Colotti Trasmissioni (Colotti Transmission) is an Italian mechanical engineering firm located in Modena, Italy. It specializes in gears, limited-slip differentials and transmission systems for racing cars.
Valerio Colotti, who is famous as the chassis designer/engineer of Maserati 250F, started his own company called Tec-Mec in 1958. One of the first achievements was the design and manufacture of differential gear set/housing for Rob Walker, which solidified his reputation in the Grand Prix circles.
After building a GP car for Jean Behra, which became known as Behra-Porsche, Colotti built his own Grand Prix car named Tec-Mec F415, based on Maserati 250F in 1959, with Fritz d'Orey as the driver who finished 10th at 1959 French Grand Prix. At about the same time, Alf Francis, the Chief Engineer at Rob Walker Racing, started working with Colotti, changing the Tec-Mec name to Colotti-Francis.
Colotti-Francis was responsible for a Formula Junior car named T.C.A.(Trips Colotti Automobili) built for Graf von Trips, but this project ended with Trips' death at 1961 Italian Grand Prix held at Monza, where his Ferrari 156 collided with Jim Clark's Lotus 21, when a 3rd-place finish would have secured Count Trips the first ever Grand Prix World Championship title for a German, which did not materialize until 1994.
Rob Walker asked Colotti to analyse and modify the front suspension of two Lotus racing cars belonging to Rob Walker Racing, and the plausible result prompted Rob Walker to let Colotti review the design of his own Grand Prix car, Walker Special, which was being built at the time. With the new 1.5 Liter Formula One regulation going into effect for the 1960 season, Colotti designed and built T.32 5 speed and T.34 6 speed transaxles, which weighed less than 35 kg, suitable for lower-torque high-rev 1.5 Liter engines mounted behind the driver.
Outside of racing field, Colotti worked under the name G.S.D. (Gear Speed Developments), such as on a transmission of a Hovercraft for Britten-Norman of Isle of Wight, and a power take-off/transfer system for the mixer drum on Cement mixer trucks, which replaced the long chain drives previously used.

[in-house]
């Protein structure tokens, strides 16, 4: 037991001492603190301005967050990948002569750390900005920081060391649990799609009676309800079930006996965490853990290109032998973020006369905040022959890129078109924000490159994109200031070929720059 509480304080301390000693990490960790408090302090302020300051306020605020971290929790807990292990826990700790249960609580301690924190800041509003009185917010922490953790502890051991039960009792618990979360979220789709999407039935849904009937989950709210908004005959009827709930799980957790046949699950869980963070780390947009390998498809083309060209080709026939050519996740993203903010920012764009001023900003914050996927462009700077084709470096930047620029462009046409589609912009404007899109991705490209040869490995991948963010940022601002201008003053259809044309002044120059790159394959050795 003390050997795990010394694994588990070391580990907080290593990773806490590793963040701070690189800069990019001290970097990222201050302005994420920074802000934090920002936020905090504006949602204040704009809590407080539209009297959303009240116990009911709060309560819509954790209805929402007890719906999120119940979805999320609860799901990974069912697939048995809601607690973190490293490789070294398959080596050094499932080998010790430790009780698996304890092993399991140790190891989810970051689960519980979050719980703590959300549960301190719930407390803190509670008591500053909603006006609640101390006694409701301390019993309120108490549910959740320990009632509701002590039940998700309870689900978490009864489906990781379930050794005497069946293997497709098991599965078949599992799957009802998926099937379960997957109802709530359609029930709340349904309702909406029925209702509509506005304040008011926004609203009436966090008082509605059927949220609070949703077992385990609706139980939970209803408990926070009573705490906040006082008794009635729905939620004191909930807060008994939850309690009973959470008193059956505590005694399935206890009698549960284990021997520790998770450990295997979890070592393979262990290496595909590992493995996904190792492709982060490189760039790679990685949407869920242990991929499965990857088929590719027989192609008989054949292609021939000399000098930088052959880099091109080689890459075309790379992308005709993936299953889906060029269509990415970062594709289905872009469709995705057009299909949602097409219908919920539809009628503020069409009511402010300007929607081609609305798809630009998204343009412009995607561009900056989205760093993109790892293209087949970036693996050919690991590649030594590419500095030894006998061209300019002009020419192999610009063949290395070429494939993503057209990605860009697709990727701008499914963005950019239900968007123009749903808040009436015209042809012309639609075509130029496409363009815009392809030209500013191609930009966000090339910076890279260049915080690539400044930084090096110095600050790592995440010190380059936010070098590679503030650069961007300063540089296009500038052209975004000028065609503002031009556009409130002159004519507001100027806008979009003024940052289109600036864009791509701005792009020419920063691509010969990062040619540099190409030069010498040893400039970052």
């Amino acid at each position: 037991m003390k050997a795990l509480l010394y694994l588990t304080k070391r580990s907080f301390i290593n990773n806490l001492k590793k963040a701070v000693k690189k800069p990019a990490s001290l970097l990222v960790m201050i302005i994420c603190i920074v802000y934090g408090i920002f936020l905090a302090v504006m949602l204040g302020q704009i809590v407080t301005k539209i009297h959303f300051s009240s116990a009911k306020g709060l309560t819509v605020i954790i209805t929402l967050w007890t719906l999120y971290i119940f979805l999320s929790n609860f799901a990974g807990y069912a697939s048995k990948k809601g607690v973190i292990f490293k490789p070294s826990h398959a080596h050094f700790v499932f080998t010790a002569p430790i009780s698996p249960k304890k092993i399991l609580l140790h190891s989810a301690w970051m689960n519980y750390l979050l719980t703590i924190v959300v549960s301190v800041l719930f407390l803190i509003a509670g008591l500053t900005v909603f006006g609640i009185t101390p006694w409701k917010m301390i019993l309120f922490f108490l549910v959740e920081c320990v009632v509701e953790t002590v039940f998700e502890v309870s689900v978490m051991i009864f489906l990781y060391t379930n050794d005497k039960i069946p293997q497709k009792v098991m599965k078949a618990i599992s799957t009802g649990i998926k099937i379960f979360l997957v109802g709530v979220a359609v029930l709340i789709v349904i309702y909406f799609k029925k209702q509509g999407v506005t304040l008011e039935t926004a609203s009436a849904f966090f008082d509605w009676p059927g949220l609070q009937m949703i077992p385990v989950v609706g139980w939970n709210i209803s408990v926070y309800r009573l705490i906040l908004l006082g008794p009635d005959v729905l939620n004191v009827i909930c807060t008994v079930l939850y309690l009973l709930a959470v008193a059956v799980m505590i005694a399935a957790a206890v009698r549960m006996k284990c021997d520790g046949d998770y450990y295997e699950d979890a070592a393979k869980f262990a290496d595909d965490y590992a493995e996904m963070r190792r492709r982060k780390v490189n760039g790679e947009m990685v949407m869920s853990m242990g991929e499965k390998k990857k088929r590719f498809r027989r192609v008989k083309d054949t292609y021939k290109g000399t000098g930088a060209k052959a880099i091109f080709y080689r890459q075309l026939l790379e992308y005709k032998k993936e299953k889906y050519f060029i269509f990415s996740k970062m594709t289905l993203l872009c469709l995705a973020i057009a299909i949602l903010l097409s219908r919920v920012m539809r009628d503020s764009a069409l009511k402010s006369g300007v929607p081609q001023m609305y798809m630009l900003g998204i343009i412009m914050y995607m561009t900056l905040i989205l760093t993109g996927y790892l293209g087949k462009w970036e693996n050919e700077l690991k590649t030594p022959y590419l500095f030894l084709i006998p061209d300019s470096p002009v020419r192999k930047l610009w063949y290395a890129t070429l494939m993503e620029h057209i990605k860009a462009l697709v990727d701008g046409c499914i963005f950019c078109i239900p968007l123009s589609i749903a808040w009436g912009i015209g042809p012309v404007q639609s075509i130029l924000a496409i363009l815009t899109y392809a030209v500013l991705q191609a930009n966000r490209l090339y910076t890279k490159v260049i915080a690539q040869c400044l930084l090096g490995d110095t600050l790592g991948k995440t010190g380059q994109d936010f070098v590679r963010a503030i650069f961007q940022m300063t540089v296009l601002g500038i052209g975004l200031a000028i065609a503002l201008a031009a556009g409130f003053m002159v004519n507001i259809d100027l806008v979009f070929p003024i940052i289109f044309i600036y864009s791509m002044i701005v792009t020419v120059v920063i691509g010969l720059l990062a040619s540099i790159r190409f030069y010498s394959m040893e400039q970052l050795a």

Francis and Colotti knew the shortage of limited slip differential manufacturers was a big hardship experienced by Grand Prix constructors then. For example, Colin Chapman had his in-house engineers, Keith Duckworth and Mike Costin, develop the sequentially shifting transaxles for Lotus 16 and Lotus 18, which he had originally asked Richard Ansdale and Harry Mundy to design for Lotus 12. But despite these transaxles being unique and innovative, they still incorporated limited slip differentials made by ZF of Germany, which was about the only source, and the technology used was an old slip-limiting principle invented by Ferdinand Porsche in the 1930s for Auto Union GP cars.
Colotti, whose company name had become Colotti Trasmissioni (Colotti Transmission) by this time, researched the issue, developed and patented a unique mechanism called Coppia-Frenata to limit the slip on the differential gears. This limited-slip differential became popular among the Formula 1 and other racing teams, being one of the few viable alternatives to the ZF product.
In 1962, Colin Chapman asked Colotti to design and build a transaxle for a car designed for Indianapolis 500. This high torque specification 4 speed T.37 transaxle was designed for Small Block Ford-based engines.
On Lotus 29, which had a Ford 256 CID all-aluminium OHV pushrod V-8, based on their iron Fairlane 260 CID V-8, the T.37 was used with 2 speeds blanked off.  And the car went on to score the 2nd and 7th-place finishes at 1963 Indy 500 in the hands of Jim Clark and Dan Gurney, respectively.